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Re: auth.user refactor: the profile aproach bhuztez Thu Apr 05 22:00:45 2012

I think we need three different kinds of models, Identity, Profile and
Authentication Info.

 * The Identity model should have all fields shared by many apps.
 * Each app can have its own Profile model. If a field is not shared
with other apps, just put it in the Profile model.
 * Since password is never used after an user is authenticated,
authentication backends should declare fields like passwords, OpenID
credentials in their own Authentication Info models.

Having any default fields in the Identity model is not appropriate,
most likely we will find a use case in which a certain field is not
needed. But if the Identity model has only PK field, data
synchronization will be a big problem, for each field shared by
multiple apps, you need a signal, and suppose you have 20 models and
they have 3 fields in common, when you changed these 3 fields in one
object, you will have another 19 objects saved three times each.

Furthurmore, a project may need more than one Identity model. Both
LazyForeignKey and multiple Profile solution do not address this
problem. Since any app may have its own APP_IDENTITY_MODEL setting,
the unpredictable problem if APP_IDENTITY_MODEL changed after initial
syncdb, is unavoidable. IMO, this problem can only be solved schema
migration tool and should be solved by schema migration tool. If
Django ORM assumes that schema would be changed overtime, schema
migration should not be an optional part of it.

On Apr 6, 9:52 am, Tai Lee <[EMAIL PROTECTED]> wrote:
> Thanks Anssi, but I think the interface contract for a pluggable app *should* 
> be on the pluggable app's profile, instead of relying on an assumption that 
> developers will have created a user model that is duck typed to suit every 
> pluggable app installed in the project (which might not be practical or even 
> possible).
> For the sake of avoiding duplication, which could be managed with signals and 
> the save() method of a project level profile, you potentially overload fields 
> that are not analogous across pluggable apps by sharing a single namespace.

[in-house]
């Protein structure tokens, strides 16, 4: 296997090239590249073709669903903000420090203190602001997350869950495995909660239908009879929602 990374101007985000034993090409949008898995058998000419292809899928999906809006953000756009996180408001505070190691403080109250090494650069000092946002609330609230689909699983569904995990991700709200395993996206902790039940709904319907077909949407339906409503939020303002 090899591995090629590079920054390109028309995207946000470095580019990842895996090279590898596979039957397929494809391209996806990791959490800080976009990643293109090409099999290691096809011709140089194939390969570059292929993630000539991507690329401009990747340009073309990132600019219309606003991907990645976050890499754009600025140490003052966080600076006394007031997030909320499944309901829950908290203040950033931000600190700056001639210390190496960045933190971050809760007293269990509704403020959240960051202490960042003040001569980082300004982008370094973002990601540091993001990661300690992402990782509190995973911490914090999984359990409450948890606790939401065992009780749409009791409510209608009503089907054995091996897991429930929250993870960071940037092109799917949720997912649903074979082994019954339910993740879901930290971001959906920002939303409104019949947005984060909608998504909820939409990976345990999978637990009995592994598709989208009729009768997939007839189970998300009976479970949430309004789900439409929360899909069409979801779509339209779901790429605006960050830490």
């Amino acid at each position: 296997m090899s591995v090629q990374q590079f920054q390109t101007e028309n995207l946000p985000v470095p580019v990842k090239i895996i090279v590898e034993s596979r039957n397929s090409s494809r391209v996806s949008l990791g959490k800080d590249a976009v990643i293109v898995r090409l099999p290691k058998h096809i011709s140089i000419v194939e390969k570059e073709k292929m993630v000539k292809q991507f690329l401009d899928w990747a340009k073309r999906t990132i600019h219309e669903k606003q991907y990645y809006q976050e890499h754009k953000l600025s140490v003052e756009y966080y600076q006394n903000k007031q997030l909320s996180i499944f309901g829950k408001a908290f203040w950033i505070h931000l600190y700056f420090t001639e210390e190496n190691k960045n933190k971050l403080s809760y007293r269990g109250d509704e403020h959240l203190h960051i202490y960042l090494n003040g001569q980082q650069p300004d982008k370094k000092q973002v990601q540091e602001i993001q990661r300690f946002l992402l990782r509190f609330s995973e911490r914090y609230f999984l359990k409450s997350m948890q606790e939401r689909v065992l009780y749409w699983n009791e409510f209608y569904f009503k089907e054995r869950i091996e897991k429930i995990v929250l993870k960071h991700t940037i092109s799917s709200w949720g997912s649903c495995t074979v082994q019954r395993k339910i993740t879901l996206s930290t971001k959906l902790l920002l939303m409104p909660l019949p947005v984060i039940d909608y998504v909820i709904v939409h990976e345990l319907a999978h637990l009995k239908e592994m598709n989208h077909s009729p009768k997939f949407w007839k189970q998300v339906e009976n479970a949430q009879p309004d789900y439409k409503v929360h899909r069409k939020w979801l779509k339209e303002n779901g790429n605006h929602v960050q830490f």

> E.g. is_active for the admin may not mean is_active for app2 or app3.
> Jacob, by having to define a minimum set of fields that users must implement 
> in their swappable User model to support contrib apps like the admin, don't 
> we end up exactly where we are now? Isn't this exactly what we have already?
> The only difference I see then is that the interface would be defined in docs 
> instead of a model and re-implemented by developers for every project, and 
> pluggable apps will often require a schema migration on the swapped-in 
> project level User model when adding a pluggable app to an established 
> project.
> In my ideal scenario, User would be a glue model with just a PK, and maybe 
> some convenience methods. AdminProfile would not have username or password 
> fields, but would have is_active, is_superuser, and maybe optionally a name, 
> etc.
> Developers would need to create at least one model in their project, which 
> would be a subclass of BaseAuthModel in most cases, which stores 
> authentication credentials.
> They would also need to create an auth backend, which would be a subclass of 
> BaseAuthBackend in most cases.
> Pluggable apps could also define auth models and backends if they require 
> specific auth to function (e.g. an app that adds twitter integration.)
> Then people could login to the admin and any other pluggable apps using 
> whatever credentials and authentication system they like (username/email and 
> password, twitter, Facebook, openid, etc.) Developers wouldn't need to 
> implement a minimal set of fields or do a database schema migration to 
> support or install any pluggable apps.